"I’ve come to believe over the years that the audience hardly ever has any clue about how good the music is. Only if you see a great musician in the audience will anyone know anything about what you are doing. So this means that compliments mean almost NOTHING. They usually mean something like- they liked how the horn player was swaying back and forth or that the guitarist had really shiny hair, or that the drummer made a lot of cool faces. You think that you want someone to say that you sounded good, but that would just mean that you looked cool playing on stage. If I go by the this assumption then I won't be emotionally attached to the audience’s reaction. I have to assume that my idea of what sounds good is more developed than the crowds. Once in a while our tastes will happily coincide, when I will feel that I’ve played good music, and they will feel that they’ve heard good music. Just because there are more of them than me I don’t fall for the natural human tendency to think that they’re right. I have better things to think about when I'm improvising. If I feel that I played really great, then the fact that no one clapped for me doesn’t affect my satisfaction one bit. If you don’t give a shit then you will be free to really relax, and only then. Then you will be able to swiftly pull yourself out of any musical hole that you’ve dug for yourself without losing the natural flow. If you care what they’re hearing then when you hit that ‘wrong note’ you’ll say to yourself, “FUUUUUUCK!!!”. Saying, "FUUUUUCK" breaks the natural flow because it brings you back to self-consciousness. No audience, no self, only music. This is of course the ideal.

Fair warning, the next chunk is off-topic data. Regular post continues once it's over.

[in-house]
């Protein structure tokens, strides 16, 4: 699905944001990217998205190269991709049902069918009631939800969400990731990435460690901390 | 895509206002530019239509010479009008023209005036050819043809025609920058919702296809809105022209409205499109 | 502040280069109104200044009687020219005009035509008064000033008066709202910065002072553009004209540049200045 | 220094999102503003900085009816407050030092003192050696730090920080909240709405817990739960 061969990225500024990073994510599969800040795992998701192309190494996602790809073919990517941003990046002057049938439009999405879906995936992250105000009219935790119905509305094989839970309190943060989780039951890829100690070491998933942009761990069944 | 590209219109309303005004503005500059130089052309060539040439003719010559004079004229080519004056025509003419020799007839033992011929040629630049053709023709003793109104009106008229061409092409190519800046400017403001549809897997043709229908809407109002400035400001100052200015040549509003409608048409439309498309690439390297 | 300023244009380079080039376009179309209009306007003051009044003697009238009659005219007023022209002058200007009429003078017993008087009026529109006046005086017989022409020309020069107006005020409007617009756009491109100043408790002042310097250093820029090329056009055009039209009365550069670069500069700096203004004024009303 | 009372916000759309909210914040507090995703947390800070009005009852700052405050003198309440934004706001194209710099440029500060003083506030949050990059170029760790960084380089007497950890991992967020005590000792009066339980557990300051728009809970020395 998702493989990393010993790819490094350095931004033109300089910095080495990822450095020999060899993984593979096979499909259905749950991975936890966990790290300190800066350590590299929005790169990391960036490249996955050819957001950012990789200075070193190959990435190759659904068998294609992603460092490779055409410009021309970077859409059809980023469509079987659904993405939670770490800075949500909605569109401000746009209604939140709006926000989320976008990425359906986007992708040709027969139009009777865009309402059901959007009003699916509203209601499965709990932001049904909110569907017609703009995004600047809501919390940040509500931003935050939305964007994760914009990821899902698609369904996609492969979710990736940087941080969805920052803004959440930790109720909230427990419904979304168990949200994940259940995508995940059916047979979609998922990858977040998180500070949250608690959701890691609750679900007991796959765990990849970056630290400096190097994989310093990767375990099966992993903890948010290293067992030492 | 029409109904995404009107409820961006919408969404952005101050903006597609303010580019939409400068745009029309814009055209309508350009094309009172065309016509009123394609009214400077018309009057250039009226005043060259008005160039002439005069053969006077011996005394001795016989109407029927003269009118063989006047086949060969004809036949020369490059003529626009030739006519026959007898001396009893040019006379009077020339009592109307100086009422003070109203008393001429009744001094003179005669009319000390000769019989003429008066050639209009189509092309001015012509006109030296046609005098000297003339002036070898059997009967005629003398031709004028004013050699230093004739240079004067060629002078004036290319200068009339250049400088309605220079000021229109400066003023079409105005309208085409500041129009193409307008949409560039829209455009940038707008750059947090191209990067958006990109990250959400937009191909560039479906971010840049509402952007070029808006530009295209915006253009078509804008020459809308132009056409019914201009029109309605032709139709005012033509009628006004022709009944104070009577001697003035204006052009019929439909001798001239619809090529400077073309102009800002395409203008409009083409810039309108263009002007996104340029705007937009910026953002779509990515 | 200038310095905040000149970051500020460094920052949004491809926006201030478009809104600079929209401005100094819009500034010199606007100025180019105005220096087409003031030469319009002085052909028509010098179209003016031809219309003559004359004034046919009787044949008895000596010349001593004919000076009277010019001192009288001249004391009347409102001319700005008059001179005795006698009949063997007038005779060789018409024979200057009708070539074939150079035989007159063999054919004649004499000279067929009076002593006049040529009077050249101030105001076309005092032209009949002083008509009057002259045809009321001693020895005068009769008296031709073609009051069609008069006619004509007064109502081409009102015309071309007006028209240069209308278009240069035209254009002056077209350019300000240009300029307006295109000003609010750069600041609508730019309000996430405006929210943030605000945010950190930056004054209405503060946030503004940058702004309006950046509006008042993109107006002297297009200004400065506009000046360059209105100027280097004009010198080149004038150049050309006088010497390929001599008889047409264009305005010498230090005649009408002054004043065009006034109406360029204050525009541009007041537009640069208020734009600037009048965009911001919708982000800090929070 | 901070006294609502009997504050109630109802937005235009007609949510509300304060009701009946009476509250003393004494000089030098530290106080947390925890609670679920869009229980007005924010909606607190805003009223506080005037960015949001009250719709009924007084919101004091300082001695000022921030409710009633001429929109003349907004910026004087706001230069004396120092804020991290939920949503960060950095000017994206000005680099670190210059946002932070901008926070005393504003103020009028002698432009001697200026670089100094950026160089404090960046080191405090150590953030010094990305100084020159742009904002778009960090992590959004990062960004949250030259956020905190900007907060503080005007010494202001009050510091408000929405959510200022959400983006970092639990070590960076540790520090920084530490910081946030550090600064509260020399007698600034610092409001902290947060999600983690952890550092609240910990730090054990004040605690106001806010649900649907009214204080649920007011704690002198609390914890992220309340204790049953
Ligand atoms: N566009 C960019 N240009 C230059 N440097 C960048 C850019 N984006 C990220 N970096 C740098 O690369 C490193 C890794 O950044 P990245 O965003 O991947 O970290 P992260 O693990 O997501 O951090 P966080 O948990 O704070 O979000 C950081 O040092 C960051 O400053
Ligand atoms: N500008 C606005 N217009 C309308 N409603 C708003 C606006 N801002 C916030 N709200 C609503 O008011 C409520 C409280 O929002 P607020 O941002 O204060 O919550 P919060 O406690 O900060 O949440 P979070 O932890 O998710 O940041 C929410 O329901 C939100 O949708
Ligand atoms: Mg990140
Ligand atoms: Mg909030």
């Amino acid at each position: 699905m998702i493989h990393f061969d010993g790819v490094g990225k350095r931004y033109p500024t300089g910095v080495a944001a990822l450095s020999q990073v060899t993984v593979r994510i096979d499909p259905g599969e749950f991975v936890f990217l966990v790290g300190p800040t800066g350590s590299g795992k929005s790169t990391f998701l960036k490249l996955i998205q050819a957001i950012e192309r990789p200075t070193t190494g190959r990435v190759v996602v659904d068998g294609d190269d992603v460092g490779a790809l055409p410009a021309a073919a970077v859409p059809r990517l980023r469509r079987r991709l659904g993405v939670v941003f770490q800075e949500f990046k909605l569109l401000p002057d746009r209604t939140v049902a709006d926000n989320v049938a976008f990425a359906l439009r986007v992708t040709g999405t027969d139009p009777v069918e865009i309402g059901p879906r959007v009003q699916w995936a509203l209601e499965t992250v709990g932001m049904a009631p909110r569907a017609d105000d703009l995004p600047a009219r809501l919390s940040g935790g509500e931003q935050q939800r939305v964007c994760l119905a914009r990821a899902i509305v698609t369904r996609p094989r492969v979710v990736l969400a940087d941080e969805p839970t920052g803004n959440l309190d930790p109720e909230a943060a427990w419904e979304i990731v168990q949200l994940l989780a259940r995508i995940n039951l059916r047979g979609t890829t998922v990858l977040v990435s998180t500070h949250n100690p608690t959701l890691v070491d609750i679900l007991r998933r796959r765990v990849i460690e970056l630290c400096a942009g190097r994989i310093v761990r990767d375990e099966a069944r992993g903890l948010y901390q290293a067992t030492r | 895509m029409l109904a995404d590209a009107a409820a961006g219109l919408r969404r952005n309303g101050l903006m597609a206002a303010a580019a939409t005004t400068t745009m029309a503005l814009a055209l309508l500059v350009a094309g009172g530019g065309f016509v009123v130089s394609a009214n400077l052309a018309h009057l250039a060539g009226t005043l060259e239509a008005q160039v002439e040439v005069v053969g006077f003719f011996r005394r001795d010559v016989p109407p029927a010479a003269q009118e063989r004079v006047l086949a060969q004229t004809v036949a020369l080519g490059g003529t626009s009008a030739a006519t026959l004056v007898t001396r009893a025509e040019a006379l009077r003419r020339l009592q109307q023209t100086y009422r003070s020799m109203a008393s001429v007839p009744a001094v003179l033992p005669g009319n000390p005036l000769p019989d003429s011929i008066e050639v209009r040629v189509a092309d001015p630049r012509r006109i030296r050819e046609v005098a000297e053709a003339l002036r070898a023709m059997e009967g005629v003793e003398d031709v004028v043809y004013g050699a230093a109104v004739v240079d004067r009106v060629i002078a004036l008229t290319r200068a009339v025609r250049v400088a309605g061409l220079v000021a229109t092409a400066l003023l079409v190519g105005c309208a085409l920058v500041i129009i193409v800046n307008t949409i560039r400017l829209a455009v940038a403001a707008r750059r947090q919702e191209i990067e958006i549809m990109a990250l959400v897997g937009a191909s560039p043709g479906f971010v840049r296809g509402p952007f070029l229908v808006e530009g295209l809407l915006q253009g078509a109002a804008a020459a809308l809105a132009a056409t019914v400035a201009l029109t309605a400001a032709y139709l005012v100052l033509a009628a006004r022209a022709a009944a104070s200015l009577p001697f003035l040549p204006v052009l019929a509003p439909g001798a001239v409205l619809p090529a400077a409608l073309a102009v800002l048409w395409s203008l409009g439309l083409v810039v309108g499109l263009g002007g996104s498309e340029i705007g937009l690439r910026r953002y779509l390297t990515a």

- If you are thinking about the audience when playing then you are not concentrating on the music enough.
My way of thinking won’t always get you the most chicks, but you’ll play better music. If you want more compliments then go find a really great shampoo and conditioner, practice moving around while playing and making scrunchie faces in the mirror.
Lots of players get into music because they want positive feedback from people. I think that these players didn’t get enough compliments from their parents or were picked on in school. Know that what you are doing is worthwhile. Don't listen through someone elses ears!
When I was young my dream was to be discovered and recognized by the next generation of young players (or even two or three generations down the line). I wanted to be several decades ahead of my time. They would hopefully say, ”Man, too bad Valdez didn’t make many recordings in his time, they just didn’t understand his genius back then.” That is how I want to be recognized.